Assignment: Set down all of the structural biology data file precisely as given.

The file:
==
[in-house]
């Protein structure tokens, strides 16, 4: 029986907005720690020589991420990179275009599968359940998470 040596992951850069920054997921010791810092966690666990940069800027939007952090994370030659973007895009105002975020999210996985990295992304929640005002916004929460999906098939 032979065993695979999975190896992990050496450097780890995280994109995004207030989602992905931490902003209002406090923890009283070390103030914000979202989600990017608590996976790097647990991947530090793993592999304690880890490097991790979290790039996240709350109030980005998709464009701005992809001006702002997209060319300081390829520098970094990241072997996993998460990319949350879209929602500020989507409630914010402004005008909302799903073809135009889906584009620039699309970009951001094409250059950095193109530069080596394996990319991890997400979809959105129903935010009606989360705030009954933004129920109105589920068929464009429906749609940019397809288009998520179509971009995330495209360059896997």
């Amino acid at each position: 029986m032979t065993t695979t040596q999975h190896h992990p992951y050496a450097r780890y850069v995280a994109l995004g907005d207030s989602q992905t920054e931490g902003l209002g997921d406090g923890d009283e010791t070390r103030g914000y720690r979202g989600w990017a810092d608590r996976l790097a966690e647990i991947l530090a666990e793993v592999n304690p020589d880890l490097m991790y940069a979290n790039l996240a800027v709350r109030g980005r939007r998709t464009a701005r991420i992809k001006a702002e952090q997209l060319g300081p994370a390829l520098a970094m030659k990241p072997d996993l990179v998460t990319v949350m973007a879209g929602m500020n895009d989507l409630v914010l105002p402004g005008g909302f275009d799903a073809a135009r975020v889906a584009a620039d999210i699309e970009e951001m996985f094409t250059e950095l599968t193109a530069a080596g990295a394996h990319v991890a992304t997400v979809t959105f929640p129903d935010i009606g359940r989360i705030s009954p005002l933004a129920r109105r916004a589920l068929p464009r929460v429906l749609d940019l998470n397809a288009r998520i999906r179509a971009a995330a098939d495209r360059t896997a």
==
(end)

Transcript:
[in-house]
């Protein structure tokens, strides 16, 4: 029986907005720690020589991420990179275009599968359940998470 040596992951850069920054997921010791810092966690666990940069800027939007952090994370030659973007895009105002975020999210996985990295992304929640005002916004929460999906098939 032979065993695979999975190896992990050496450097780890995280994109995004207030989602992905931490902003209002406090923890009283070390103030914000979202989600990017608590996976790097647990991947530090793993592999304690880890490097991790979290790039996240709350109030980005998709464009701005992809001006702002997209060319300081390829520098970094990241072997996993998460990319949350879209929602500020989507409630914010402004005008909302799903073809135009889906584009620039699309970009951001094409250059950095193109530069080596394996990319991890997400979809959105129903935010009606989360705030009954933004129920109105589920068929464009429906749609940019397809288009998520179509971009995330495209360059896997």
């Amino acid at each position: 029986m032979t065993t695979t040596q999975h190896h992990p992951y050496a450097r780890y850069v995280a994109l995004g907005d207030s989602q992905t920054e931490g902003l209002g997921d406090g923890d009283e010791t070390r103030g914000y720690r979202g989600w990017a810092d608590r996976l790097a966690e647990i991947l530090a666990e793993v592999n304690p020589d880890l490097m991790y940069a979290n790039l996240a800027v709350r109030g980005r939007r998709t464009a701005r991420i992809k001006a702002e952090q997209l060319g300081p994370a390829l520098a970094m030659k990241p072997d996993l990179v998460t990319v949350m973007a879209g929602m500020n895009d989507l409630v914010l105002p402004g005008g909302f275009d799903a073809a135009r975020v889906a584009a620039d999210i699309e970009e951001m996985f094409t250059e950095l599968t193109a530069a080596g990295a394996h990319v991890a992304t997400v979809t959105f929640p129903d935010i009606g359940r989360i705030s009954p005002l933004a129920r109105r916004a589920l068929p464009r929460v429906l749609d940019l998470n397809a288009r998520i999906r179509a971009a995330a098939d495209r360059t896997a």